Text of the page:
The 5-minute meeting and the end of the phrases we all love to hate in Corporate America

The Wall Street Journal had a very interesting article about 4 companies – spanning from digital marketing to software development – who had all embraced the 5-minute meeting as the norm! Imagine that – no more 30 (or more) people crammed into a tight conference room, several more on Webex or Zoom barely hearing what is going on, and everyone pretending to stay interested while simultaneously multi-tasking or wishing they were dead through the 60 minutes.

But the 5-minute meeting, if it gets to widely adopted will change all that. And before this meeting goes viral, I want to pay homage to 10 of the most reviled phrases used in meetings before they go the way of the dodo as there will be no time to use these anymore. So here is my top 10 and an explanation of what I interpret that phrase to really mean.

Having said that”: Interpretation – I – Mr. Genius wants to show my composite view of the world by simultaneously straddling two diametrically opposite points of view. #Really. My first point of view was incomplete, incoherent and unintelligible and now I want to extend that misery to the opposite pole. Please don’t make me stop.

There you go”: Interpretation – I neither understood what you just said nor will I likely fathom what’s going to come out of your mouth in the future. But to keep face, I am going to ask you to keep going wherever it is you are going. And will do so with a straight face, as the hollowness inside my brain needs to be successfully hidden from public view.

No offense to anyone”: Interpretation – I am going to offend everyone instantly. The audience members who were asleep or absorbed watching the ‘Game of Thrones’ on their iPhone X are all alert and awake ready to be offended at the drop of the first word.

Let me take this offline”: Interpretation – I just awarded myself an extra five minutes to continue talking drivel, since everyone is so looking forward to sprinting out of this dialogue, that they are suddenly more generous since they know the end is near (and nearness is all relative as you will find out).

Going forward”: Interpretation – I have no idea how I got here, but it has not been a smooth ride (unless I was totally inebriated in which case it was a silky-smooth ride). I am hazarding that some changes are needed in the future, and I going to dribble some niceties. Please ignore for your own safety.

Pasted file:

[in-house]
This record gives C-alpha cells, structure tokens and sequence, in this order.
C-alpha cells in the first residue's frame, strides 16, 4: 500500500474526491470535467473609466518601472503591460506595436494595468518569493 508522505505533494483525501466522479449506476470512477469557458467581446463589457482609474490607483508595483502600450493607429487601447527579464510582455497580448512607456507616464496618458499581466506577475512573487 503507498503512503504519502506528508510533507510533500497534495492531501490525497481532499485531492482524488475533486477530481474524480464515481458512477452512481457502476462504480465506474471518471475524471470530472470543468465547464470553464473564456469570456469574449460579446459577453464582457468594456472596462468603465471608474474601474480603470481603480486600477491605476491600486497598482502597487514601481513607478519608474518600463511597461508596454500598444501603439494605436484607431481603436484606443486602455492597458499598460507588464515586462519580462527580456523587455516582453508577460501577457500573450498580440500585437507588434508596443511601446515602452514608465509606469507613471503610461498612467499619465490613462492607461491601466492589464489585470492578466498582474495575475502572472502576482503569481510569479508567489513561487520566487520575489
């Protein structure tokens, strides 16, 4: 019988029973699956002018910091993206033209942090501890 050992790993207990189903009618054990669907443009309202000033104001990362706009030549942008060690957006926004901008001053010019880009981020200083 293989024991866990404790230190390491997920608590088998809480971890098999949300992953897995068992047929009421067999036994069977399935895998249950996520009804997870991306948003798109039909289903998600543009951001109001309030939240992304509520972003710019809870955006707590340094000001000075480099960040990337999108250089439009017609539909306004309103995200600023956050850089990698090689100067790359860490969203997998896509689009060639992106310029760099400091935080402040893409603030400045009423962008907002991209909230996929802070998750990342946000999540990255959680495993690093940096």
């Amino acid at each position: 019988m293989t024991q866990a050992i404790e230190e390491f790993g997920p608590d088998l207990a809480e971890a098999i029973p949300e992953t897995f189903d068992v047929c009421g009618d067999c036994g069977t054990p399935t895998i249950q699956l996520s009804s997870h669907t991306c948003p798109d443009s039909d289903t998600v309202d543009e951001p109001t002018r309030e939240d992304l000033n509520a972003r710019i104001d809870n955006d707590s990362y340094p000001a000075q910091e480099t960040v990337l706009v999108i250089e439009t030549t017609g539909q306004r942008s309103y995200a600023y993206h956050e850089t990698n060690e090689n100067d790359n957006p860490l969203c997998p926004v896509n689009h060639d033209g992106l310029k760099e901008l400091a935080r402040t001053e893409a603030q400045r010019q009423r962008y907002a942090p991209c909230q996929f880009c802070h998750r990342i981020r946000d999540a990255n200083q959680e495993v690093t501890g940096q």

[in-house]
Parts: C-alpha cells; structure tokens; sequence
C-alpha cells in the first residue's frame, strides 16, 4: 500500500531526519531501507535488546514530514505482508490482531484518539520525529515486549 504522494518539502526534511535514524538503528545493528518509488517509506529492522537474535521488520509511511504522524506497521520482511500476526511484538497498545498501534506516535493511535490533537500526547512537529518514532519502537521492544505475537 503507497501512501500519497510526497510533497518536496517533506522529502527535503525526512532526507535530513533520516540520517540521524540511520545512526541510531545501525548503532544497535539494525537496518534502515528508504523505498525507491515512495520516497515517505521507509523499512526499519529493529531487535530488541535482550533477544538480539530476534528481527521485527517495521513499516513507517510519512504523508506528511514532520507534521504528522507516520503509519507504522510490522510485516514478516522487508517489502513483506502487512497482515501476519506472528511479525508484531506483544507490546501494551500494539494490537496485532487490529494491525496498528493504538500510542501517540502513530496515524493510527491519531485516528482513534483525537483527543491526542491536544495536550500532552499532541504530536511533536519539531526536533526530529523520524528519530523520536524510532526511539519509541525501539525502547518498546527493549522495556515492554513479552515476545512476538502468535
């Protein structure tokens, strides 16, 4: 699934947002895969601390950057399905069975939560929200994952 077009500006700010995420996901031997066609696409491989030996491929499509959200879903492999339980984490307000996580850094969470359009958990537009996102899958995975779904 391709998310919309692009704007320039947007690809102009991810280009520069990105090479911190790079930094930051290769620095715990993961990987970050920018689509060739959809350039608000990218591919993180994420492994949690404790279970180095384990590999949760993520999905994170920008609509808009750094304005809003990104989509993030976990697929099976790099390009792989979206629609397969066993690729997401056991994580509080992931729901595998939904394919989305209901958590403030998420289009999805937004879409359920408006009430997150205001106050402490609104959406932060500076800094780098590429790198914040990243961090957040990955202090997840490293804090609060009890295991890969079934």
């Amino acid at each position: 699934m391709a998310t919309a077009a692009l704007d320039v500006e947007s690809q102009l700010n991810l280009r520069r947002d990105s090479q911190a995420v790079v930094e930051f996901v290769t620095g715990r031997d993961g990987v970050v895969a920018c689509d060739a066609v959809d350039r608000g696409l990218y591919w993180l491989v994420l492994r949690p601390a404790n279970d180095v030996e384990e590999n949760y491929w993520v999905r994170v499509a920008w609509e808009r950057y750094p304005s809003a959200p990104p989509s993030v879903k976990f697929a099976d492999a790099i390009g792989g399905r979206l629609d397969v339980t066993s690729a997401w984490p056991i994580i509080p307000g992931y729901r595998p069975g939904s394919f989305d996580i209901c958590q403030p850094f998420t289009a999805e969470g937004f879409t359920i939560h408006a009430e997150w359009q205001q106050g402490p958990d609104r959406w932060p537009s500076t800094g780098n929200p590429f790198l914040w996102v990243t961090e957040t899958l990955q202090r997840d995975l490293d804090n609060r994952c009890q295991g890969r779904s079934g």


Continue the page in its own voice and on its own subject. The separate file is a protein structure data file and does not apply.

At the end of the day”: Interpretation – I can barely manage to get through an hour without severe bowel irritation, how am I going to manage a day. But if I somehow make it, let me pretend that the day was fulfilling and successful and make some bombastic and clueless assertions.

With all due respect”: Interpretation – I am the smartest ass in the room – nay in the company – and I am going to pretend for a second that you are in the same league, to lull you into complacency, and then take you out to dry. The game, Set and Match!

Crossing the T’s and dotting the I’s: Interpretation – Dude, I barely made a passing grade in English grammar, and T’s and I’s were my Achilles Heel. I literally need to check my T’s and I’s before I goto bed. Or use Grammarly!

Paradigm Shift: Interpretation – I am coming out of my pot stupor and the world is shifting around me. Let’s hope my boss is not in the room so my blank stare or compulsive wink is not misconstrued as an unwanted solicitation!

Drill down”: Interpretation – We have another 55 minutes to go and I have exhausted my neocortex. There’s only one way to go from here – down. Why wait? Let’s take the highway to hell. And I am driving without a seat belt so hold on!

And a bonus one

My bandwidth is limited”: Interpretation – Between my 10 coffee breaks, lunch hour and an open-eyed siesta to fool even the savviest – there is not much time left for me to look at your marketing plan. Marketing – who cares about that anyway. #Boom



    Empathy, Education, Empowerment

    Mine is a typical Indian immigrant story: an Engineer who became an Engineering Manager, who grew antsy and segued into Product Management then rose to VP and SVP. During those years I fancied I was innovating and experimenting, but in reality I was wearing a corporate straitjacket. Constrained by my industry’s insular mindset, I became a slave to the definition of my job. Inevitably, I ended up dissatisfied. So, I did something unusual for a man in my position: I stopped to reflect. I searched my life and talents for what was fulfilling and had purpose. I discovered I enjoyed storytelling to promote understanding. I loved mentoring and helping people become the best version of themselves. Importantly, I realized I was still passionate about the tech industry, particularly the issues surrounding privacy and ethics. Today, I’m pursuing my passions. I like to think of myself as an accelerator of technology and positivity. I’m the COO of UberKnowledge, bringing cybersecurity awareness and training to demographics that are underrepresented in the industry. I speak at conferences highlighting the need for a sharper focus on the ethics surrounding the technology industry.  I write articles and blog posts using analogy to simplify technology trends and complex topics like AI and IoT. I host podcasts with CISOs and other industry experts. The purpose of these is not to sell snake oil or products but to bridge the chasm between security vendors and customers so that the real problems can be solved to make the world a safer place. Underpinning all of these efforts is my belief that life’s purpose for us all is simply to connect. And the best way to do that is through generous and positive gestures.